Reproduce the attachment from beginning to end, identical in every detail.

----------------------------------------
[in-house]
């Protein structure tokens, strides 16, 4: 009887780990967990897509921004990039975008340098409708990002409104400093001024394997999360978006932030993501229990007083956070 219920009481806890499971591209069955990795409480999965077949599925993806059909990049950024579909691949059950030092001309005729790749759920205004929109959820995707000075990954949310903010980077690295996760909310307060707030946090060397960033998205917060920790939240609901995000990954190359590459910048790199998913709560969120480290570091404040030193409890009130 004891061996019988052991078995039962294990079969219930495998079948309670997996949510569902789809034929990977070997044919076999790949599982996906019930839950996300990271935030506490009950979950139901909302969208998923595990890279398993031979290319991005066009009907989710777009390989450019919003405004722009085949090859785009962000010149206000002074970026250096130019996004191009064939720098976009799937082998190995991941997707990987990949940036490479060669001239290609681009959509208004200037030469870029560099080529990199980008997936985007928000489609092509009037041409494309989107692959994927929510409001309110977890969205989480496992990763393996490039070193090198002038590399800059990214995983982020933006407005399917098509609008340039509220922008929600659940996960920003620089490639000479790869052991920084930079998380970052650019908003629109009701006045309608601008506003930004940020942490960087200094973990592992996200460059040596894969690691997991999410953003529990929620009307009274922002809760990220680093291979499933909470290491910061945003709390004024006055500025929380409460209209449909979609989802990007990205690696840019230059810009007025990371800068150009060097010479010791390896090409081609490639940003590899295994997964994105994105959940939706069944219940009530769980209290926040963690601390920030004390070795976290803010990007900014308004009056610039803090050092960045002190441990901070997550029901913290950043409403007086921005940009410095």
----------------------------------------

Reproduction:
[in-house]
């Protein structure tokens, strides 16, 4: 009887780990967990897509921004990039975008340098409708990002409104400093001024394997999360978006932030993501229990007083956070 219920009481806890499971591209069955990795409480999965077949599925993806059909990049950024579909691949059950030092001309005729790749759920205004929109959820995707000075990954949310903010980077690295996760909310307060707030946090060397960033998205917060920790939240609901995000990954190359590459910048790199998913709560969120480290570091404040030193409890009130 004891061996019988052991078995039962294990079969219930495998079948309670997996949510569902789809034929990977070997044919076999790949599982996906019930839950996300990271935030506490009950979950139901909302969208998923595990890279398993031979290319991005066009009907989710777009390989450019919003405004722009085949090859785009962000010149206000002074970026250096130019996004191009064939720098976009799937082998190995991941997707990987990949940036490479060669001239290609681009959509208004200037030469870029560099080529990199980008997936985007928000489609092509009037041409494309989107692959994927929510409001309110977890969205989480496992990763393996490039070193090198002038590399800059990214995983982020933006407005399917098509609008340039509220922008929600659940996960920003620089490639000479790869052991920084930079998380970052650019908003629109009701006045309608601008506003930004940020942490960087200094973990592992996200460059040596894969690691997991999410953003529990929620009307009274922002809760990220680093291979499933909470290491910061945003709390004024006055500025929380409460209209449909979609989802990007990205690696840019230059810009007025990371800068150009060097010479010791390896090409081609490639940003590899295994997964994105994105959940939706069944219940009530769980209290926040963690601390920030004390070795976290803010990007900014308004009056610039803090050092960045002190441990901070997550029901913290950043409403007086921005940009410095």